28TH SEPTEMBER 2020
Dear Friend of Darwin,
On this day in 1838, in one of the great eureka moments that aren’t really supposed to happen in the history of science, Charles Darwin ‘happened to read for amusement [Rev. Thomas] Malthus on Population and […] it at once struck me [how] favourable variations would tend to be preserved, and unfavourable ones to be destroyed’. The realisation filled a major gap in Darwin’s developing theory, giving him the idea for the evolutionary mechanism that he was to call Natural Selection.
To mark the anniversary of this moment of inspiration, I’ve just posted a new article: Darwin brainstorms Malthus.
Some Darwin- and evolution-related stories that caught my eye recently:
Newly discovered mass extinction event triggered the dawn of the dinosaurs
New research suggests a series of volcanic eruptions 233 million years ago fundamentally changed life on Earth.
Catastrophe drives evolution. But life resides in the pauses
Evolution is extraordinarily creative in the wake of a cataclysm. How does life keep steadily ticking over in between?
Darwin’s Earthworms (video)
A fascinating presentation on how Charles Darwin investigated earthworm intelligence, earthworm senses, and their burial of objects.
Gilbert White’s influence on Charles Darwin
To mark the 300th anniversary of the birth of the great clergyman-naturalist, I recently wrote a brief account of Rev. Gilbert White’s influence on Charles Darwin. (See also the book reviews below.)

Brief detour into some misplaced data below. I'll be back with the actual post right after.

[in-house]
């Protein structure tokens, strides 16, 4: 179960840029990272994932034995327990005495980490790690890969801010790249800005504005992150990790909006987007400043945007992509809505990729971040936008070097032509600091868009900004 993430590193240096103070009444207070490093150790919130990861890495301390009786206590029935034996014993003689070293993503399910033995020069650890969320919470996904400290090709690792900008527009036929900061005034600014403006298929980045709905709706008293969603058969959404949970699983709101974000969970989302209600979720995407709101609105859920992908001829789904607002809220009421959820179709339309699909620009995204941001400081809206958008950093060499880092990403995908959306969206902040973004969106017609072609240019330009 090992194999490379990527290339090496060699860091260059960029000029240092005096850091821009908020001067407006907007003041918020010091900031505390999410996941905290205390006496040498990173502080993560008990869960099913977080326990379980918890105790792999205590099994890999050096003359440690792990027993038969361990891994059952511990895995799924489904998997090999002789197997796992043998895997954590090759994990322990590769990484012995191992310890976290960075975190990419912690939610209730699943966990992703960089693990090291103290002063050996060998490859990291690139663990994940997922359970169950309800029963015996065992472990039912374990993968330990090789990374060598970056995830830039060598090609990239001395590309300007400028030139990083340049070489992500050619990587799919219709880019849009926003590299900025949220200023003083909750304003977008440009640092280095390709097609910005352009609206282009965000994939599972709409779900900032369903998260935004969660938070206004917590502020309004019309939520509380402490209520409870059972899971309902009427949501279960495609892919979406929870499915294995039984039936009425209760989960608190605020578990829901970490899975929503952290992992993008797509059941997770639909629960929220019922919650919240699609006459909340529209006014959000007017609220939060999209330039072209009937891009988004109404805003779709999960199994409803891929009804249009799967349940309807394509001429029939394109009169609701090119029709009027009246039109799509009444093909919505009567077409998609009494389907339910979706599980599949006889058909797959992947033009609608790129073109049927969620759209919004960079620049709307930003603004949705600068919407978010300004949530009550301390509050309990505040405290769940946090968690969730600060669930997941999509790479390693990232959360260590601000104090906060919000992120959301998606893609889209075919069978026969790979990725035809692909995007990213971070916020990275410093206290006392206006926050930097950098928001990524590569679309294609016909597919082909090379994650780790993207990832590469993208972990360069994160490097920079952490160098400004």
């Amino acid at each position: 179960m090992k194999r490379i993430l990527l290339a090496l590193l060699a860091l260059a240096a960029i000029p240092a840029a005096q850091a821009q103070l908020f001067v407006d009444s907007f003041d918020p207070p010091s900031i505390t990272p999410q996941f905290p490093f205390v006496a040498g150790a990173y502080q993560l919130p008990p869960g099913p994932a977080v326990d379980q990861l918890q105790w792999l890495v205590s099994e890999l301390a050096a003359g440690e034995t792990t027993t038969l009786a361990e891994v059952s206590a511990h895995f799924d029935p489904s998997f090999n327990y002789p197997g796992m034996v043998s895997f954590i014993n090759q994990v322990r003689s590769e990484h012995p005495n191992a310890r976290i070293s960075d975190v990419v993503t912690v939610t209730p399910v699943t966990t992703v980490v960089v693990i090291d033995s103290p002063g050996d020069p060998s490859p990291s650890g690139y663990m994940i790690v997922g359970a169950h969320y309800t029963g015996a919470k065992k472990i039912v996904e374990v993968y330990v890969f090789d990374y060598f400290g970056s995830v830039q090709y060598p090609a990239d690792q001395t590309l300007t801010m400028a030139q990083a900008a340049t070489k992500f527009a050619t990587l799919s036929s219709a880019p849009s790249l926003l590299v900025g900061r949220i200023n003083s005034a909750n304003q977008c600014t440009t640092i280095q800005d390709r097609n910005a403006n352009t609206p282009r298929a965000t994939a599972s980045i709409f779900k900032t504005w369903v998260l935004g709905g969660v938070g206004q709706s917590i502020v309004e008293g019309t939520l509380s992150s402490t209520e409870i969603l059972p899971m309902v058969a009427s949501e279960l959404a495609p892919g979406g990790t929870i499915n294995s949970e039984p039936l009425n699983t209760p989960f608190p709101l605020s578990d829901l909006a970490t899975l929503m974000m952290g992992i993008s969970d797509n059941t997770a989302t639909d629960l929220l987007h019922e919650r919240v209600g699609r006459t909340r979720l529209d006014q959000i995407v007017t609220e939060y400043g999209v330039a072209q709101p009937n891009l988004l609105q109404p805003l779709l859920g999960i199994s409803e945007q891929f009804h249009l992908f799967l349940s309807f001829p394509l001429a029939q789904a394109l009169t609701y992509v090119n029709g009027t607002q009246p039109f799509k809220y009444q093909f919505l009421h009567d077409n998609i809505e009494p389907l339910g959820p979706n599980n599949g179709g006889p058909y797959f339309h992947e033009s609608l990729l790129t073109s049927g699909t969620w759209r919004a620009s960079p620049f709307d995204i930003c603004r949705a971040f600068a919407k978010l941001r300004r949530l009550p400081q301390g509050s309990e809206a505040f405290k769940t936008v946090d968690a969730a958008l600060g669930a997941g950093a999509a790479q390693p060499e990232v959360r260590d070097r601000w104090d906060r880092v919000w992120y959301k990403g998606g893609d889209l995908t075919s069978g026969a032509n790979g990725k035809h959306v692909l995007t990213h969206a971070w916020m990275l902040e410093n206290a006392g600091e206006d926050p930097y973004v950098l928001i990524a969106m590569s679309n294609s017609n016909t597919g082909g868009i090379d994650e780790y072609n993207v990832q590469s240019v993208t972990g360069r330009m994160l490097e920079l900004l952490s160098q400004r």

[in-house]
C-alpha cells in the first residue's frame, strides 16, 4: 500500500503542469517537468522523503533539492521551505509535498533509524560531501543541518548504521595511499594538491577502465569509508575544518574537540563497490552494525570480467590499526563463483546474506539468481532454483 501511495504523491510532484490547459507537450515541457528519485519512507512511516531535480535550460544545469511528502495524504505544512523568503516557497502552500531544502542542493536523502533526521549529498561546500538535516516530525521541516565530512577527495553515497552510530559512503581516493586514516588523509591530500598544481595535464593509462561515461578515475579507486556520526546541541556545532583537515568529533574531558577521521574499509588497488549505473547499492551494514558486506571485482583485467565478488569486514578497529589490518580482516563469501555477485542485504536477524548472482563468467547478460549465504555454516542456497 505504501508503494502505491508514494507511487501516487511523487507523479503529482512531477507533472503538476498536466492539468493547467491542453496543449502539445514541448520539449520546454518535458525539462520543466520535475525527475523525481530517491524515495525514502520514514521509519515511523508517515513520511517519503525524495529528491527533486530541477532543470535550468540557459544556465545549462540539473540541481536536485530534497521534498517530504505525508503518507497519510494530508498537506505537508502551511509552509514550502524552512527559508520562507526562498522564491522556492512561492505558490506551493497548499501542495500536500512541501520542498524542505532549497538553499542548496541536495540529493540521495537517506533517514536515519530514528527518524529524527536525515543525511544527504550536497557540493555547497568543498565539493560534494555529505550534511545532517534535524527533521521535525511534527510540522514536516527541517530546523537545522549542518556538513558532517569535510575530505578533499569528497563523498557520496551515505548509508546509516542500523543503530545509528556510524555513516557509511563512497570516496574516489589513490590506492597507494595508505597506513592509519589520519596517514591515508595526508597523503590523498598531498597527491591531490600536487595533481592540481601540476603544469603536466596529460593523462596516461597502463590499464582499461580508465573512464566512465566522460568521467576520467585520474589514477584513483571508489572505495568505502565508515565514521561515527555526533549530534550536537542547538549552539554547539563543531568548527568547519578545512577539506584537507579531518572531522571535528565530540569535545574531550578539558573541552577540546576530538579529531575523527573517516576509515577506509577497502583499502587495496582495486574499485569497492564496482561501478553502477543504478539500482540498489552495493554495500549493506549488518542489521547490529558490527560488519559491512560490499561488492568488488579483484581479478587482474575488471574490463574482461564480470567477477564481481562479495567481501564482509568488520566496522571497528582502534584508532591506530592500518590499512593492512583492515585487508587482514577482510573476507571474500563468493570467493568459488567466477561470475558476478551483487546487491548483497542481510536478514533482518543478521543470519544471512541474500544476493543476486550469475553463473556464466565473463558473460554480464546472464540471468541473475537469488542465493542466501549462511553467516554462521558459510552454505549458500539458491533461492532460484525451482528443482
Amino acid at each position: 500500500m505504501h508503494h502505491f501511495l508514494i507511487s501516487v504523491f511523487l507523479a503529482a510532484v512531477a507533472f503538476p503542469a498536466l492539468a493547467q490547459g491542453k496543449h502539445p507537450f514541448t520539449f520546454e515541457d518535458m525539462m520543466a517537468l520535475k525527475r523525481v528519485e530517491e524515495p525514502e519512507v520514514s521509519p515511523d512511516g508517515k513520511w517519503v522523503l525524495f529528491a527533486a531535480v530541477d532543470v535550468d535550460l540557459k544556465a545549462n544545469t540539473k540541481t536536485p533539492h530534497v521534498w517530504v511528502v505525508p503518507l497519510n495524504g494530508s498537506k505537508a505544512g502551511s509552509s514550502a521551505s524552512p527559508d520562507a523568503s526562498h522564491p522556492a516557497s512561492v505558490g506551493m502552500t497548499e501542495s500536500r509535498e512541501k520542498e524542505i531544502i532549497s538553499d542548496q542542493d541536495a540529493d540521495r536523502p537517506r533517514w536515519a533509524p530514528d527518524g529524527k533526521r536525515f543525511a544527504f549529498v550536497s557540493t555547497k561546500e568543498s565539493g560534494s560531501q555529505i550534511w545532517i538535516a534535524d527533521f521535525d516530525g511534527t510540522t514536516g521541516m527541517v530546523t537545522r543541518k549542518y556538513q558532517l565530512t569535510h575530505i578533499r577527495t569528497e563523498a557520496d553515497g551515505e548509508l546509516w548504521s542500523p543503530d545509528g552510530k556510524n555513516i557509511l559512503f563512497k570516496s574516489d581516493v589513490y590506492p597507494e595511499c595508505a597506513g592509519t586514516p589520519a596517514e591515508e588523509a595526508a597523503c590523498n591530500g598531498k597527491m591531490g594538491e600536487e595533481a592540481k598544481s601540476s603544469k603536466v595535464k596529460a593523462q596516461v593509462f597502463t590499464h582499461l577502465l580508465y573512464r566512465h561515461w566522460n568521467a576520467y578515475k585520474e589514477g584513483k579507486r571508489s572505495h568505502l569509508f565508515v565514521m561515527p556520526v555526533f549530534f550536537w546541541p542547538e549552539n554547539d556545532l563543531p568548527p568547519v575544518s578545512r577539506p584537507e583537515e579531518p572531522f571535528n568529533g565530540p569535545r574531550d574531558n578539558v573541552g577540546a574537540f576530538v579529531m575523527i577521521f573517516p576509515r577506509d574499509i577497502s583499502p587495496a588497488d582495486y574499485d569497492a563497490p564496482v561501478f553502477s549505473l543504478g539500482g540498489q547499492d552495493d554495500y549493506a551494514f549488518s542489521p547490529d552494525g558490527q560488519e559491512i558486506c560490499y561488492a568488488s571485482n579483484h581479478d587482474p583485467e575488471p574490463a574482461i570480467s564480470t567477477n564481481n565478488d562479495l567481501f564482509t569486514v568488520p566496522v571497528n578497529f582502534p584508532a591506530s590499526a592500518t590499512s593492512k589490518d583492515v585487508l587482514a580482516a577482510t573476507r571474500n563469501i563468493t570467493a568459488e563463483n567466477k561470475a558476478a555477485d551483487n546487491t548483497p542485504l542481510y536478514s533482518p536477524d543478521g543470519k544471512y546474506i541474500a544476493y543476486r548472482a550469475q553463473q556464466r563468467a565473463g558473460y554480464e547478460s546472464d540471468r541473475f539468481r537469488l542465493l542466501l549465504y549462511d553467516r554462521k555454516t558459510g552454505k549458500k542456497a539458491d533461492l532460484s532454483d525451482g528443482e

Preserving Lonesome George (video)
Taxidermy in action. In 2013, the American Museum of Natural History helped to oversee the preservation of the last Galápagos Pinta Island tortoise, known as Lonesome George.
Study reveals how lichens stayed together, split up, swapped partners, and changed form over 250 million years
A team of researchers has assembled the largest family tree of lichens to date, shedding light on the ebb and flow of symbioses over vast evolutionary timescales.
Zebra stripes and their role in dazzling flies
The search for the true reason for zebras’ stripes continues.
Seven footprints may be the earliest evidence of humans on the Arabian Peninsula
Experts say discovery of 120,000-year-old prints could shed new light on spread of Homo sapiens out of Africa
How Neanderthals lost their Y chromosome
A new study suggests Homo sapiens men out-competed their brawny brethren when they mated with Neanderthal women more than 100,000 years ago.
Did we just detect life on Venus? (video)
The recent detection of a possible biomarker in the atmosphere of Venus made headlines across the world. This video explores how Venus could plausibly host life, and whether the findings really mean we’ve finally found extraterrestrial life.
For regular links like these, please like and follow the Friends of Charles Darwin Facebook page.
Some book recommendations for you:
The Natural History of Selborne
by Gilbert White
A British nature writing classic.
The Flamingo’s Smile
by Stephen Jay Gould
Reflections in natural history from the late, great essayist.
The History of Life
by Michael J Benton
A very short introduction.
Journal of Researches
Work on my Darwin book continues slowly but steadily. During my research, I recently found myself trying to convert the following sentence from a fascinating scientific paper into something vaguely resembling English:
Tetraploids can result from autopolyploidization of diploids, or crosses between hexaploids and diploids.
My recent research into bats also provided me with the perfect excuse to gatecrash episode 16 of Melissa Harrison’s delightful nature podcast, The Stubborn Light of Things to talk about echolocation and other adaptations. There’s an extended version of my audio piece at the end of this article about the fiasco I went through putting it together.
Expression of Emotions
Thanks for taking time to read this newsletter. Please feel free to forward it to any friends you think might like to subscribe.
See you next time!